The various vegetables that are grilled with dengaku sauce include sliced eggplant, large mushrooms, green pepper strips, and sliced sweet potatoes. More modern variations include scallops or small fish such as sardines, smelt, ayu, or trout. Some recipes include deep-frying the food before grilling and caramelizing the sauce. Simpler recipes use charcoal broiling, oven broiling, or pan-frying.

Summer Shabu Shabu

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tomato-bounty_3479This summer has been cool. Our garden tomatoes ripen so slowly, so late; but there are lots of tiny green fruits. We’ve had to be content with a few small bowls of these gorgeous heirloom cherry tomatoes. But the bounty is beginning…
Mr. Tess and Little Tess came home from the Farmers’ Market with a bunch of yellow beans with purple stripes. They were long and the beans in their pods looked large, perhaps more mature than I would have chosen, but none the less intriguing.

Swizzle Grapes

frozen grapes swizzle stickA cold drink on a hot summer’s day is poetry on the tongue. Enjoyed solitary, or with a convivial group, a cup of icy minty tea, a tall glass of lemonade with lime, a mug of chilled Korean honeyed fruit tea, a tumbler of white grape juice, or a favorite cocktail is a small pleasure of summer.

ThanksGiving 2012

warm thanksgiving in michiganWhere did the time go? I’m writing this post in August 2013, on a cool summer afternoon not unlike the warm Thanksgiving day last November when Mr. Tess took a long sunny-morning bike ride, and Little Tess prepared a feast. It was a beautiful day, and memory makes it more perfect.

The philosopher Martin Heidegger observed that time “persists merely as a consequence of the events taking place in it.” Our brains understand the passage of time by the things we experience. A year has passed with little evidence that anything of note happened. At least not on this blog…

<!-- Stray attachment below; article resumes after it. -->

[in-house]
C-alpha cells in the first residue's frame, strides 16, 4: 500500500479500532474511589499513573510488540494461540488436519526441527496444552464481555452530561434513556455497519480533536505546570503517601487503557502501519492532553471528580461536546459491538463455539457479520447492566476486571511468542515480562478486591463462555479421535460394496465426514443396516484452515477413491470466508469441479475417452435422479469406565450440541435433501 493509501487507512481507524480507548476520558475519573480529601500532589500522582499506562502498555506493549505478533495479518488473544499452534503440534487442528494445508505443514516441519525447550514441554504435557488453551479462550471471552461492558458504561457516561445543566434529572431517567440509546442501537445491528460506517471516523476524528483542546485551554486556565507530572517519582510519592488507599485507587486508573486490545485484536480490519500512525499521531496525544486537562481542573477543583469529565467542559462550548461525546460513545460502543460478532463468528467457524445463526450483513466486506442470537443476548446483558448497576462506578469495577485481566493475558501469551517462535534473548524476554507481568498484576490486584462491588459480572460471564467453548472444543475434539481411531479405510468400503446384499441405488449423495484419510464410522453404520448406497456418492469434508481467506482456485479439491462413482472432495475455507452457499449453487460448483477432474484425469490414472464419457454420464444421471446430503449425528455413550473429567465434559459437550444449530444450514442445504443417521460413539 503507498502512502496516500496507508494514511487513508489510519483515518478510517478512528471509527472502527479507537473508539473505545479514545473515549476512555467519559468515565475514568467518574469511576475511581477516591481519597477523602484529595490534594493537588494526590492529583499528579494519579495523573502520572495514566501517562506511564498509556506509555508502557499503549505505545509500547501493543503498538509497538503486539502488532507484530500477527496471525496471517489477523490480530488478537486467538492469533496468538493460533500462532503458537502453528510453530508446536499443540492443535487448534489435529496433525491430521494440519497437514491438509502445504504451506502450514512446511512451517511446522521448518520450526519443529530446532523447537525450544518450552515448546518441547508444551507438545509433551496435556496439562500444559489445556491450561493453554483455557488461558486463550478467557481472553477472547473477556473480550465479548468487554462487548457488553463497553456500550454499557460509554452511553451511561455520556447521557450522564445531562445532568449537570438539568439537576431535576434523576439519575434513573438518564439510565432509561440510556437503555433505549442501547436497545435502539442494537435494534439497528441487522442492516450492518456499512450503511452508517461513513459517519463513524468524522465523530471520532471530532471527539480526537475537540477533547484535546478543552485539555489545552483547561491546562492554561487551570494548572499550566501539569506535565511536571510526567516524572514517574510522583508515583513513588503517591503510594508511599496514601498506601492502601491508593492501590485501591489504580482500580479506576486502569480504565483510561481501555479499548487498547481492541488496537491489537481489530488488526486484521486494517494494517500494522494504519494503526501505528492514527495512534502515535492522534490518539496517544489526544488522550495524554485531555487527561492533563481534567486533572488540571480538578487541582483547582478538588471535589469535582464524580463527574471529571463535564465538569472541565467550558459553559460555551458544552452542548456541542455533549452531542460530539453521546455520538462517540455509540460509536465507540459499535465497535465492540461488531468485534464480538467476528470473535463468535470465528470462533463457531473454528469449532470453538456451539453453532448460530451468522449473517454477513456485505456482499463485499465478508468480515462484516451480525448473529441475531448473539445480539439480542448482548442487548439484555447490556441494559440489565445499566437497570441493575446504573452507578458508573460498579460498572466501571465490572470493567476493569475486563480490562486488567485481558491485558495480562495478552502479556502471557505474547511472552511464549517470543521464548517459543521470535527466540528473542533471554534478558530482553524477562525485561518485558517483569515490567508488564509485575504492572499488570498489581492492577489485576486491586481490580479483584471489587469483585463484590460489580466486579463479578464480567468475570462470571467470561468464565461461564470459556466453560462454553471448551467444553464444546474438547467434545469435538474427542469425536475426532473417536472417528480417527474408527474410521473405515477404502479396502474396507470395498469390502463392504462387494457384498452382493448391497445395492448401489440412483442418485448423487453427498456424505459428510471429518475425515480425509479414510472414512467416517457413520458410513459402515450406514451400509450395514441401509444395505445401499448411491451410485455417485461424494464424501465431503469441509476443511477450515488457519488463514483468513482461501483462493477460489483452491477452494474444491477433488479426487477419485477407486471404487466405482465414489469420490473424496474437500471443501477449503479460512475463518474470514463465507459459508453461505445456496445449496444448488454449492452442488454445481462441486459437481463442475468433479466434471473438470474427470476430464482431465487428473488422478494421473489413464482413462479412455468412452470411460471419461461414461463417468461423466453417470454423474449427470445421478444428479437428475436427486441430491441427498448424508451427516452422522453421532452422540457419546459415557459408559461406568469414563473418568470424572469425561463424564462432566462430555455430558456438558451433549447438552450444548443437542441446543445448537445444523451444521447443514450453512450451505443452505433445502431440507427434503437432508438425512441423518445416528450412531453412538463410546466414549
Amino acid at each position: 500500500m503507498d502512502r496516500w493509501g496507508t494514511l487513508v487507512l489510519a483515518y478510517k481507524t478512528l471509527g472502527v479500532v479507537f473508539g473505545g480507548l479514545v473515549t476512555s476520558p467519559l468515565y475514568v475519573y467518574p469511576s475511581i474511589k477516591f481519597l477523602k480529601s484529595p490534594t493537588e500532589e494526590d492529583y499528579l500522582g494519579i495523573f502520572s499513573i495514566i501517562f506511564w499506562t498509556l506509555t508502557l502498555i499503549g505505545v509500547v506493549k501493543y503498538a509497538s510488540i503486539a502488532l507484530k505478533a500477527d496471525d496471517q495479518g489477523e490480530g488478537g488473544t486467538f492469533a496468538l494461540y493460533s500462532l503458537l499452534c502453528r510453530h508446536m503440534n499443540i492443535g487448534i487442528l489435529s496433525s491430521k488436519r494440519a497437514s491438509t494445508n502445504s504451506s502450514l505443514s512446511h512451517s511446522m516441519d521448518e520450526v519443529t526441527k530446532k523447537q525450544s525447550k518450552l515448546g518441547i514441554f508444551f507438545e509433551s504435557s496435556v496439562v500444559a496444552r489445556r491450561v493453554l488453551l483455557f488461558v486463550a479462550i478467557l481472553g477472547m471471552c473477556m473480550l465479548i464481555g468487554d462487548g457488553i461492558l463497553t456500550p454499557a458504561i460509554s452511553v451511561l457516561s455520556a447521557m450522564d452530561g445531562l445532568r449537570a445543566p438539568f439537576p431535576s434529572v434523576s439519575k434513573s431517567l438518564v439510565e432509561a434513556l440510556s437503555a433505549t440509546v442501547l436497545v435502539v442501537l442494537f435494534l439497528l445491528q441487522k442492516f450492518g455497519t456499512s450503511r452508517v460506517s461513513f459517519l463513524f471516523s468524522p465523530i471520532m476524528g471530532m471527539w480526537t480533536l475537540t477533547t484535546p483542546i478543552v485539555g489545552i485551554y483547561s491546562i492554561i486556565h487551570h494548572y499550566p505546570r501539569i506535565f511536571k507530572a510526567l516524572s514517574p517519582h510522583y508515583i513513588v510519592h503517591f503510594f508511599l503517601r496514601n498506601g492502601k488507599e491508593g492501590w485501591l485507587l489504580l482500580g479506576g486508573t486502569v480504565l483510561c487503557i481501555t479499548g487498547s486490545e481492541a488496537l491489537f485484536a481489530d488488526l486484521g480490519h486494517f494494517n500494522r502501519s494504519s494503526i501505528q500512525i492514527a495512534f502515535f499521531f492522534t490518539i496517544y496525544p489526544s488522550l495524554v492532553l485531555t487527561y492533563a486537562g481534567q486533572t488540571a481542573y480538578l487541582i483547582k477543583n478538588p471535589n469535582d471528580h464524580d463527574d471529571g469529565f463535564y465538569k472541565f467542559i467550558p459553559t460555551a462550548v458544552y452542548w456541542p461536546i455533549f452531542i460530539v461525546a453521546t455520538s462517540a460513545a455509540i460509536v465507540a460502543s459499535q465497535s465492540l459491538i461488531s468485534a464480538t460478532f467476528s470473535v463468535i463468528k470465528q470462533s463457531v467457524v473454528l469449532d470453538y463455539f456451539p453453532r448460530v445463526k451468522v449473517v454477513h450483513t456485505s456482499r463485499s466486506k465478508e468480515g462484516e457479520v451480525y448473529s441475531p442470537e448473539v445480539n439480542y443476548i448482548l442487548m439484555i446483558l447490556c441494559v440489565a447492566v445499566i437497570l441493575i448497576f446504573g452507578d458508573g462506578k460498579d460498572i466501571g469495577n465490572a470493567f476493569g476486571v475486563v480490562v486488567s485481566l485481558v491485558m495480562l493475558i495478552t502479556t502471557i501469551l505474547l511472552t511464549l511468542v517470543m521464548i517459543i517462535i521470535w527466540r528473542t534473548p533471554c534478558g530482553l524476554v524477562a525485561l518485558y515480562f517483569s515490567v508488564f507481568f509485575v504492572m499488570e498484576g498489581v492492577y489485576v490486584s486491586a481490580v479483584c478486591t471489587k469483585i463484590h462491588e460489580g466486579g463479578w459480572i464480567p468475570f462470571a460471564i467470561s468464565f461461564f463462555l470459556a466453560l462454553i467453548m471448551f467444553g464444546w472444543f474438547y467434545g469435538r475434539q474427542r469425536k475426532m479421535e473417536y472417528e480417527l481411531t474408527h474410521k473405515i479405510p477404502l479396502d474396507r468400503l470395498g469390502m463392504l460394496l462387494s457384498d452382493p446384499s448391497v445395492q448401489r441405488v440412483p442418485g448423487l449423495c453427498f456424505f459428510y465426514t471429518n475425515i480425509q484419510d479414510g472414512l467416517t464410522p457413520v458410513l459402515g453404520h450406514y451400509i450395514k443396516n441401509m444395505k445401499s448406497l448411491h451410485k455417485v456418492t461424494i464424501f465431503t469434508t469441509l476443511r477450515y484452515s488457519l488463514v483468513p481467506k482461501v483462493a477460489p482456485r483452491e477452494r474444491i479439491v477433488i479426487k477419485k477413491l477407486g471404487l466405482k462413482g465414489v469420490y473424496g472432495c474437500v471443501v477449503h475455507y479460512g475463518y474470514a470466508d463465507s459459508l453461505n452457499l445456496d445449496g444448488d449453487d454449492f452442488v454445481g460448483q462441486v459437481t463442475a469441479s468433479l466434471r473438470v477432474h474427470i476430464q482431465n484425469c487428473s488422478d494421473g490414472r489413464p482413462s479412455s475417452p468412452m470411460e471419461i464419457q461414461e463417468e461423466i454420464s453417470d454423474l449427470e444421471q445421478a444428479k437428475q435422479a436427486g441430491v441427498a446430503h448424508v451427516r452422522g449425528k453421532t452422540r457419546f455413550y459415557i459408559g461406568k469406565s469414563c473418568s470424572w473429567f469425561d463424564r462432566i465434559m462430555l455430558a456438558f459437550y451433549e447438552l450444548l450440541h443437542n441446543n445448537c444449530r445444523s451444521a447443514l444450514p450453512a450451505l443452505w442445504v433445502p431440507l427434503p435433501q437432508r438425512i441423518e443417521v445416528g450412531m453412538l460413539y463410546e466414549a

Looking through photo albums proves otherwise.

The Best Yakitori Sauce

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yakitori-chicken_3097This is a basic sauce (tare) can be used all summer for grilling chicken. Yakitori is usually chicken on skewers: yaki=grilling and tori=chicken.

This basic sauce can be used for more than yakitori. Use portions of the sauce to grill: chicken, pork, fish, or just about anything you can cook over charcoal, food you cook on skewers, or not!

Add some orange juice, honey, fruit preserves, spices, and voila: teriyaki sauce.

Barbarian Chicken: be prepared!

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japan-marinated-chix_2709Tori Namban-zuke is a versatile Japanese recipe that I love!I have prepared this Japanese marinated chicken at least once per year since 2008! This recipe is easy, but allow time for the chicken to marinate over-night. It will keep in a refrigerator for up to 5 days. Make it ahead in preparation for a busy day at work, or even better, for a party. The recipe has evolved over the years. I’ve made it with chicken thighs and breasts. I’ve fried, baked, poached, or steamed the chicken. I’ve served it hot, and cold.